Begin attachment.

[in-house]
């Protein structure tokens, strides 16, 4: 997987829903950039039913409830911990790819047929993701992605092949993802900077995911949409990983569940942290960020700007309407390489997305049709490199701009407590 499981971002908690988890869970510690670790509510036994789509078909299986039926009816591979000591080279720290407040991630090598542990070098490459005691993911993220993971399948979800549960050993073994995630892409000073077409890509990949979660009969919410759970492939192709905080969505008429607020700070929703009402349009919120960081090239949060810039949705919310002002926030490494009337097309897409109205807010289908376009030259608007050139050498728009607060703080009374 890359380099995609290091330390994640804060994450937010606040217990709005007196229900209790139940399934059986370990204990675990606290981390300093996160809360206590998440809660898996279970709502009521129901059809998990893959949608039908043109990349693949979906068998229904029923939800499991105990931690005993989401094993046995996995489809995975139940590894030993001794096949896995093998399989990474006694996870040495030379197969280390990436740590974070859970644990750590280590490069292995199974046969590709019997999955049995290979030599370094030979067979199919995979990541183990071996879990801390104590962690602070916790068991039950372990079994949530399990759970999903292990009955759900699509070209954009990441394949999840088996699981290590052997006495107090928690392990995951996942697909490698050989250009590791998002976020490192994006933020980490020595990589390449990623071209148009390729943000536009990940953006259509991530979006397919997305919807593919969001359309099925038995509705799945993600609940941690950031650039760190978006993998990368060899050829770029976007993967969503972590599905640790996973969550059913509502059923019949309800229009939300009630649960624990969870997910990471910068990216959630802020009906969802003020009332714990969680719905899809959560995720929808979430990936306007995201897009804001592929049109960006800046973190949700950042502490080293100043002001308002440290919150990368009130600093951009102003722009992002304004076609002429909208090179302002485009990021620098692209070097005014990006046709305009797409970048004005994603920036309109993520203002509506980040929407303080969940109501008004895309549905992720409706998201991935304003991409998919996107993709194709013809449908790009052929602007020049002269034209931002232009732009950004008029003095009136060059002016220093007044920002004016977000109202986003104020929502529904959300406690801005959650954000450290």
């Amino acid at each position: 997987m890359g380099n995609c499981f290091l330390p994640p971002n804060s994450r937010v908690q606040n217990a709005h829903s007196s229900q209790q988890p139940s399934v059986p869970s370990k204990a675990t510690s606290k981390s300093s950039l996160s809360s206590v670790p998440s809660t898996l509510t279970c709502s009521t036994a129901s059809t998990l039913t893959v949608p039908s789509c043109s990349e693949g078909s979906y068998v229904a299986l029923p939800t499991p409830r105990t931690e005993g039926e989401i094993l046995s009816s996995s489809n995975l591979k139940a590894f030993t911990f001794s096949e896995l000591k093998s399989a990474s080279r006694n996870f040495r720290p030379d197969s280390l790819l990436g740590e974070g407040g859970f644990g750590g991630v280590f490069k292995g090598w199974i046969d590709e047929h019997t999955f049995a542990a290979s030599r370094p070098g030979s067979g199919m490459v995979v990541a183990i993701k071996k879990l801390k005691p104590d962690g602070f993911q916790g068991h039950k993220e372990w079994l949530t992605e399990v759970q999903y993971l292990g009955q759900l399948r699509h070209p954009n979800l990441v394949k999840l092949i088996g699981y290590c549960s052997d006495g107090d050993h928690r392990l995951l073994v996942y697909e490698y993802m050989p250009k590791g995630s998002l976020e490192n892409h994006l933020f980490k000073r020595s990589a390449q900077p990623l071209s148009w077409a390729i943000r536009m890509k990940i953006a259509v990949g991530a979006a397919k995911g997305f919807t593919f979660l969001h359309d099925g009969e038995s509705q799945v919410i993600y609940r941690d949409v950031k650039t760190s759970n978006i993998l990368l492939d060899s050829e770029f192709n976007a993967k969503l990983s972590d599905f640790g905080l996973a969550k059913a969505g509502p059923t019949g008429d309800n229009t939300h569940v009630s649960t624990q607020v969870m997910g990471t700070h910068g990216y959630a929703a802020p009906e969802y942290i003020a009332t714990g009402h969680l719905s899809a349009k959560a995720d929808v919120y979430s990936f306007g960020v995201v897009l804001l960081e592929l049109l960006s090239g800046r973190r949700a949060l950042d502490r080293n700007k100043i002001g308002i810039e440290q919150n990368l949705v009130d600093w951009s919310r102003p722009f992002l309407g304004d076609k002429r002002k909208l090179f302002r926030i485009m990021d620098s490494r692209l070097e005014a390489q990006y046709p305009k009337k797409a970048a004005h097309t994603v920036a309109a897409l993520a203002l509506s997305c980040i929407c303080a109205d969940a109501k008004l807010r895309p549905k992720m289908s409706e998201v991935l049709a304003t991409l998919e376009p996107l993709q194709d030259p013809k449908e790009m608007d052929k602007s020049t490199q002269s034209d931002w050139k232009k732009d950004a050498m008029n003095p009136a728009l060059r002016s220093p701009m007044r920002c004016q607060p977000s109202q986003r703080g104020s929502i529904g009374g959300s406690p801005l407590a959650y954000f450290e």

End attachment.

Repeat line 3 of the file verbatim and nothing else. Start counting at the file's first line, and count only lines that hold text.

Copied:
């Amino acid at each position: 997987m890359g380099n995609c499981f290091l330390p994640p971002n804060s994450r937010v908690q606040n217990a709005h829903s007196s229900q209790q988890p139940s399934v059986p869970s370990k204990a675990t510690s606290k981390s300093s950039l996160s809360s206590v670790p998440s809660t898996l509510t279970c709502s009521t036994a129901s059809t998990l039913t893959v949608p039908s789509c043109s990349e693949g078909s979906y068998v229904a299986l029923p939800t499991p409830r105990t931690e005993g039926e989401i094993l046995s009816s996995s489809n995975l591979k139940a590894f030993t911990f001794s096949e896995l000591k093998s399989a990474s080279r006694n996870f040495r720290p030379d197969s280390l790819l990436g740590e974070g407040g859970f644990g750590g991630v280590f490069k292995g090598w199974i046969d590709e047929h019997t999955f049995a542990a290979s030599r370094p070098g030979s067979g199919m490459v995979v990541a183990i993701k071996k879990l801390k005691p104590d962690g602070f993911q916790g068991h039950k993220e372990w079994l949530t992605e399990v759970q999903y993971l292990g009955q759900l399948r699509h070209p954009n979800l990441v394949k999840l092949i088996g699981y290590c549960s052997d006495g107090d050993h928690r392990l995951l073994v996942y697909e490698y993802m050989p250009k590791g995630s998002l976020e490192n892409h994006l933020f980490k000073r020595s990589a390449q900077p990623l071209s148009w077409a390729i943000r536009m890509k990940i953006a259509v990949g991530a979006a397919k995911g997305f919807t593919f979660l969001h359309d099925g009969e038995s509705q799945v919410i993600y609940r941690d949409v950031k650039t760190s759970n978006i993998l990368l492939d060899s050829e770029f192709n976007a993967k969503l990983s972590d599905f640790g905080l996973a969550k059913a969505g509502p059923t019949g008429d309800n229009t939300h569940v009630s649960t624990q607020v969870m997910g990471t700070h910068g990216y959630a929703a802020p009906e969802y942290i003020a009332t714990g009402h969680l719905s899809a349009k959560a995720d929808v919120y979430s990936f306007g960020v995201v897009l804001l960081e592929l049109l960006s090239g800046r973190r949700a949060l950042d502490r080293n700007k100043i002001g308002i810039e440290q919150n990368l949705v009130d600093w951009s919310r102003p722009f992002l309407g304004d076609k002429r002002k909208l090179f302002r926030i485009m990021d620098s490494r692209l070097e005014a390489q990006y046709p305009k009337k797409a970048a004005h097309t994603v920036a309109a897409l993520a203002l509506s997305c980040i929407c303080a109205d969940a109501k008004l807010r895309p549905k992720m289908s409706e998201v991935l049709a304003t991409l998919e376009p996107l993709q194709d030259p013809k449908e790009m608007d052929k602007s020049t490199q002269s034209d931002w050139k232009k732009d950004a050498m008029n003095p009136a728009l060059r002016s220093p701009m007044r920002c004016q607060p977000s109202q986003r703080g104020s929502i529904g009374g959300s406690p801005l407590a959650y954000f450290e």